Can you contract out of proportionate liability in a commercial contract?
What is proportionate liability?
Proportionate liability is a concept that legal responsibility for loss should be allocated to the defendant according to their contribution to the loss.
When was the proportionate liability scheme introduced in Australia?
Following the 2002 Review of the Law of Negligence, the Ipp Report suggested various negligence reforms. This report was initiated following the rising costs of liability insurance from 1999 to 2002.(1) One of the changes saw the introduction of proportionate liability legislative schemes.
While most Australian states will allow parties to contract out of proportionate liability in commercial contracts where loss results from a ‘failure to take care’, Queensland, under section 7(3) of the Civil Liability Act 2003 (Qld), is the only state which expressly prohibits this.
What is Queensland’s legislative approach to proportionate liability?
In Queensland, a defendant cannot escape proportionate liability for a breach of contract that results in economic loss or property damage if the defendant owed a duty to take care to the plaintiff (usually an implied term of the contract).
It is important for parties in commercial contracts to be aware that they may still be liable for a plaintiff’s loss due to a breach of contract pursuant to the proportionate liability provisions in the Civil Liability Act 2003 (Qld). This may apply even if a party can rely on an indemnity clause and an exclusion of proportionate liability has been drafted into the agreement to relinquish responsibility.
Who can be held proportionately liable?
Under section 31 of the Civil Liability Act 2003 (Qld) a defendant who is a ‘concurrent wrongdoer’ must only be held proportionately liable for a plaintiff’s loss. This means that a plaintiff cannot sue and claim 100% of the damages from one individual party when numerous parties have been responsible for ‘multiple causes’ of the loss.
How did plaintiffs bring action prior to the Civil Liability Act?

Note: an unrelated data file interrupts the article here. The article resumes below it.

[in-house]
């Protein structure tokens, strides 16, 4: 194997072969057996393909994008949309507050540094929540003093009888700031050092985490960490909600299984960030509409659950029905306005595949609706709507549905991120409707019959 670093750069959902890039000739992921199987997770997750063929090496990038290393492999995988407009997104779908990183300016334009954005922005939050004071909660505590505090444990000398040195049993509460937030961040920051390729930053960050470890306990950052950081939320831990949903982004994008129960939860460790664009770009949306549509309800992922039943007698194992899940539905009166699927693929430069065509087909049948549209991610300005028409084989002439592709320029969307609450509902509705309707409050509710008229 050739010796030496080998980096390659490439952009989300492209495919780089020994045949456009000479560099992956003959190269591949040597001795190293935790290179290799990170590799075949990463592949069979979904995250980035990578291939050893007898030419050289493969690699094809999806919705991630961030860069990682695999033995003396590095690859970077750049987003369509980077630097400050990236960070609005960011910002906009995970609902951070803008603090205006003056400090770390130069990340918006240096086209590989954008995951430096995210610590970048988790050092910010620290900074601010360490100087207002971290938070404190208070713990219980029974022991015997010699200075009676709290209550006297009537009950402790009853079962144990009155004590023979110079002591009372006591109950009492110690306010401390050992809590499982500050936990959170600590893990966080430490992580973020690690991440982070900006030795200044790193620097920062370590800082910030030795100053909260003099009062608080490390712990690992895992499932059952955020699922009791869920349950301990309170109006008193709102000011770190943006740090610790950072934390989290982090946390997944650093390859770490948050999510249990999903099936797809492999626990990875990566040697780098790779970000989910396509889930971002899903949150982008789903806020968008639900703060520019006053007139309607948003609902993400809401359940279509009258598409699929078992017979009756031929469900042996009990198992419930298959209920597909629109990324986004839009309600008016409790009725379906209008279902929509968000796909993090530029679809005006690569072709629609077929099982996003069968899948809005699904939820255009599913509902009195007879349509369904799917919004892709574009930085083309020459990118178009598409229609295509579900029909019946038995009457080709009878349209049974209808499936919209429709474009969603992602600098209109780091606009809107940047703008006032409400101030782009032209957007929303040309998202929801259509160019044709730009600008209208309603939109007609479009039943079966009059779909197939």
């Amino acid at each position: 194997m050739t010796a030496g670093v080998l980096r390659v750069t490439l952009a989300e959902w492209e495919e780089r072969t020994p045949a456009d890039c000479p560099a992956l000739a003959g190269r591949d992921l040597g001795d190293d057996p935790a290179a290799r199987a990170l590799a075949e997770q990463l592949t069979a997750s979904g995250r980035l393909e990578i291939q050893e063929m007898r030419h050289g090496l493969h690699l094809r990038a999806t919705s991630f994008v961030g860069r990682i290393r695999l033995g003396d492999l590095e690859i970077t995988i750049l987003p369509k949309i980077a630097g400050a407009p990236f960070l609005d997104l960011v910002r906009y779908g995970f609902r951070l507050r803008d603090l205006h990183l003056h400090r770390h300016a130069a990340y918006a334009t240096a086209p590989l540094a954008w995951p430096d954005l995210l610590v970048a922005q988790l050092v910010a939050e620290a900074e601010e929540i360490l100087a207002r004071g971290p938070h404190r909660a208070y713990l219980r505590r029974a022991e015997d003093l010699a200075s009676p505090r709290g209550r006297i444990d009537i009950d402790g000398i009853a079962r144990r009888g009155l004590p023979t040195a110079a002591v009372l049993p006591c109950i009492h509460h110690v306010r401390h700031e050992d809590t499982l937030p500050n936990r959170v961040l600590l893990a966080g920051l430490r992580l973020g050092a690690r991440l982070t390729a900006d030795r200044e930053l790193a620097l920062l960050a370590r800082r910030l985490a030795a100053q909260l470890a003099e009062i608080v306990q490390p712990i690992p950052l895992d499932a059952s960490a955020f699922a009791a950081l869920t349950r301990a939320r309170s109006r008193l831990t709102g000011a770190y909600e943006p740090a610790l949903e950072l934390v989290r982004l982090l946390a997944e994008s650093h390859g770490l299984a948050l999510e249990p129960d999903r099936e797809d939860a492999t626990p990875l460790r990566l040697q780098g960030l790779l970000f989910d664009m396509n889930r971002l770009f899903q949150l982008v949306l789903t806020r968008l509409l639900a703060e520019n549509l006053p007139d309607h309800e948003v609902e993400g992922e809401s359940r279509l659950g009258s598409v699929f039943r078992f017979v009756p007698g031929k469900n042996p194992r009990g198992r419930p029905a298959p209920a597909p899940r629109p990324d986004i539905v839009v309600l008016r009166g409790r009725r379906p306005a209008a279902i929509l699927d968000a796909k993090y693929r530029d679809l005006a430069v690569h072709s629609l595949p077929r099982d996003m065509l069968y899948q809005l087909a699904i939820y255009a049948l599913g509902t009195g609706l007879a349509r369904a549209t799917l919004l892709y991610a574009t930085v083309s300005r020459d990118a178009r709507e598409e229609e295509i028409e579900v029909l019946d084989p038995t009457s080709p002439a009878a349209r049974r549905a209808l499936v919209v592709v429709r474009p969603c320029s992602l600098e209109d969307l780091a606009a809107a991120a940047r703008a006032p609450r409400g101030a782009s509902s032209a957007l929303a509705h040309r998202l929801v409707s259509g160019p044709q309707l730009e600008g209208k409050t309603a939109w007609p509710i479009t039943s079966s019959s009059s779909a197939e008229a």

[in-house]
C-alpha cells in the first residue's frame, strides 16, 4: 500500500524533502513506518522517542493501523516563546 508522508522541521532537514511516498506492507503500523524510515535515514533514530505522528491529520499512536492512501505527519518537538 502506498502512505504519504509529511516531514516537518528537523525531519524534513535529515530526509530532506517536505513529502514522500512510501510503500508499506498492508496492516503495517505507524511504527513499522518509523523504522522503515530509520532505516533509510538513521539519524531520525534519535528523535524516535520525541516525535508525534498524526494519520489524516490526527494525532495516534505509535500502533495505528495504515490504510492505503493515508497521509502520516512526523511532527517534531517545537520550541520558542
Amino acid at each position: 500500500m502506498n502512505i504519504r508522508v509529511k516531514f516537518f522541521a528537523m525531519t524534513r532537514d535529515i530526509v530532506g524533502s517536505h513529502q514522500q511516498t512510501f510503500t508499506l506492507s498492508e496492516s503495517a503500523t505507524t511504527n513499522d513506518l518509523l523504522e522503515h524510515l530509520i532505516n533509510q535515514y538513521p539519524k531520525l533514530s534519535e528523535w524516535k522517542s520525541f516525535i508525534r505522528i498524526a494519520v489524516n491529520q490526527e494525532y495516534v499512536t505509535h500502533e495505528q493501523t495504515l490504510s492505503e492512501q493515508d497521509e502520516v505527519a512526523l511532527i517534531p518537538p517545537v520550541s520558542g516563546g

Prior to the commencement of the Civil Liability Act, it was commonplace for plaintiffs to bring actions against one of multiple wrongdoers, usually insurance companies or the party with the ‘deepest pockets’. It was then up to the defendant to sue the other parties who contributed to the loss.
The Civil Liability Act, however, changed this and instead placed an onus on plaintiffs under s32 to bring an action for economic loss or property damage against all ‘concurrent wrongdoers’ in the same action. This was to reduce litigation and to avoid multiple proceedings in respect of the same loss.
What is a concurrent wrongdoer?
A concurrent wrongdoer is defined in s 30 of the Civil Liability Act as:
a person who is 1 of 2 or more persons whose acts or omissions caused, independently of each other, the loss or damage that is the subject of the claim.
What if a concurrent wrongdoer is insolvent?
The Civil Liability Act also provides that it does not matter that a concurrent wrongdoer is insolvent, is being wound up, has ceased to exist or has died.
Concurrent wrongdoers and proportionate liability is discussed further in the 2013 High Court of Australia case of Hunt & Hunt v Mitchell Morgan Nominees Pty Ltd  HCA 10.
S 7(3) of the Civil Liability Act 2003 (Qld)
While most states allow parties to contract out of the statutory proportionate liability regime, Queensland’s Civil Liability Act prohibits parties from making “express provision for their rights, obligations and liabilities under the contract” in relation to proportionate liability.
It has been suggested that it may still be possible to exclude proportionate liability in Queensland by drafting an exclusion clause whereby the parties agree that the person being indemnified owes no duty of care to the plaintiff in an attempt to circumvent s28 and 29, Chapter 2 of the Civil Liability Act which only applies when an action is brought that is concurrent and coextensive in contract and tort (negligence).
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